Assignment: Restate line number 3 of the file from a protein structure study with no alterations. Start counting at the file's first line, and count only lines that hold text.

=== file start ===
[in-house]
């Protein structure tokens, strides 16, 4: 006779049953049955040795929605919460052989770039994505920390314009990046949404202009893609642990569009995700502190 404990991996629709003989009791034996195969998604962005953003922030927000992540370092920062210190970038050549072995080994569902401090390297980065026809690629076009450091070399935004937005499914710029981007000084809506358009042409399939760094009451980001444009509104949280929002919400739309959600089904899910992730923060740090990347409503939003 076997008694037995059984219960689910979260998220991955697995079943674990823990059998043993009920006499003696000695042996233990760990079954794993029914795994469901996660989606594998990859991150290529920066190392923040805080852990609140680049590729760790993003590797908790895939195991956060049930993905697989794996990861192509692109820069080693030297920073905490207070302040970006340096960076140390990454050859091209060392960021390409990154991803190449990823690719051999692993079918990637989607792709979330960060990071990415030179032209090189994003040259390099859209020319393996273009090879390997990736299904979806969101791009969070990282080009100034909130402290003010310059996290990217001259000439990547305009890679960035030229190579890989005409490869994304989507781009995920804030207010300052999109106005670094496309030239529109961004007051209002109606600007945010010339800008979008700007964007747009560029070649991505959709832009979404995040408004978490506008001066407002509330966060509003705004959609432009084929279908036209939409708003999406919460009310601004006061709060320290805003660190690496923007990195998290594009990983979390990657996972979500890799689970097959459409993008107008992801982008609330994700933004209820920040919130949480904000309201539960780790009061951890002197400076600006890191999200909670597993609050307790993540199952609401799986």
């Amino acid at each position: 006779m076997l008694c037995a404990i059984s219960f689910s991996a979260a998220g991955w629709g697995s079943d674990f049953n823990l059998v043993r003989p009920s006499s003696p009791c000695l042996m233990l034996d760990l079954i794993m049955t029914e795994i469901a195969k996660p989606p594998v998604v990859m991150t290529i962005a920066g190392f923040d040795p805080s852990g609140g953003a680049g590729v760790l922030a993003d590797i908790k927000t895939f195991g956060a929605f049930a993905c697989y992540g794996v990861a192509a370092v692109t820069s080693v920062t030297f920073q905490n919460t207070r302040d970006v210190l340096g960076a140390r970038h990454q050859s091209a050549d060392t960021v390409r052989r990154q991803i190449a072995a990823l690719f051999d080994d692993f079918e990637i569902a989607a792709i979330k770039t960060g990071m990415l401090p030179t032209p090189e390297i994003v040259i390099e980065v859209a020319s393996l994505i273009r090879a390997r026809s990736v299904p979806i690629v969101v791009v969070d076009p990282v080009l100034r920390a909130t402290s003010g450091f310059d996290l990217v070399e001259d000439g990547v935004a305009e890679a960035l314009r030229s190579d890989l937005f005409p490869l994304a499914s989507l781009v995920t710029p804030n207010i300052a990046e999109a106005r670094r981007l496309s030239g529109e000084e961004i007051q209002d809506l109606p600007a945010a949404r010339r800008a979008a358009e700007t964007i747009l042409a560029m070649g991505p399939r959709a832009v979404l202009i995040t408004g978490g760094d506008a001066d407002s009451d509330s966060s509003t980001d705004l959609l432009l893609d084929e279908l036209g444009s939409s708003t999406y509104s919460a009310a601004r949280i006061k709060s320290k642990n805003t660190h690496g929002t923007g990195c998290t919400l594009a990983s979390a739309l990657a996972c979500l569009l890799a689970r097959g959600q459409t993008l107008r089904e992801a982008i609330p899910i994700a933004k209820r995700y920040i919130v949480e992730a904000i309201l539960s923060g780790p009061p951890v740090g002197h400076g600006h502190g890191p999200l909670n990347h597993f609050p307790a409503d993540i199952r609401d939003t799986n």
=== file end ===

């Amino acid at each position: 006779m076997l008694c037995a404990i059984s219960f689910s991996a979260a998220g991955w629709g697995s079943d674990f049953n823990l059998v043993r003989p009920s006499s003696p009791c000695l042996m233990l034996d760990l079954i794993m049955t029914e795994i469901a195969k996660p989606p594998v998604v990859m991150t290529i962005a920066g190392f923040d040795p805080s852990g609140g953003a680049g590729v760790l922030a993003d590797i908790k927000t895939f195991g956060a929605f049930a993905c697989y992540g794996v990861a192509a370092v692109t820069s080693v920062t030297f920073q905490n919460t207070r302040d970006v210190l340096g960076a140390r970038h990454q050859s091209a050549d060392t960021v390409r052989r990154q991803i190449a072995a990823l690719f051999d080994d692993f079918e990637i569902a989607a792709i979330k770039t960060g990071m990415l401090p030179t032209p090189e390297i994003v040259i390099e980065v859209a020319s393996l994505i273009r090879a390997r026809s990736v299904p979806i690629v969101v791009v969070d076009p990282v080009l100034r920390a909130t402290s003010g450091f310059d996290l990217v070399e001259d000439g990547v935004a305009e890679a960035l314009r030229s190579d890989l937005f005409p490869l994304a499914s989507l781009v995920t710029p804030n207010i300052a990046e999109a106005r670094r981007l496309s030239g529109e000084e961004i007051q209002d809506l109606p600007a945010a949404r010339r800008a979008a358009e700007t964007i747009l042409a560029m070649g991505p399939r959709a832009v979404l202009i995040t408004g978490g760094d506008a001066d407002s009451d509330s966060s509003t980001d705004l959609l432009l893609d084929e279908l036209g444009s939409s708003t999406y509104s919460a009310a601004r949280i006061k709060s320290k642990n805003t660190h690496g929002t923007g990195c998290t919400l594009a990983s979390a739309l990657a996972c979500l569009l890799a689970r097959g959600q459409t993008l107008r089904e992801a982008i609330p899910i994700a933004k209820r995700y920040i919130v949480e992730a904000i309201l539960s923060g780790p009061p951890v740090g002197h400076g600006h502190g890191p999200l909670n990347h597993f609050p307790a409503d993540i199952r609401d939003t799986n």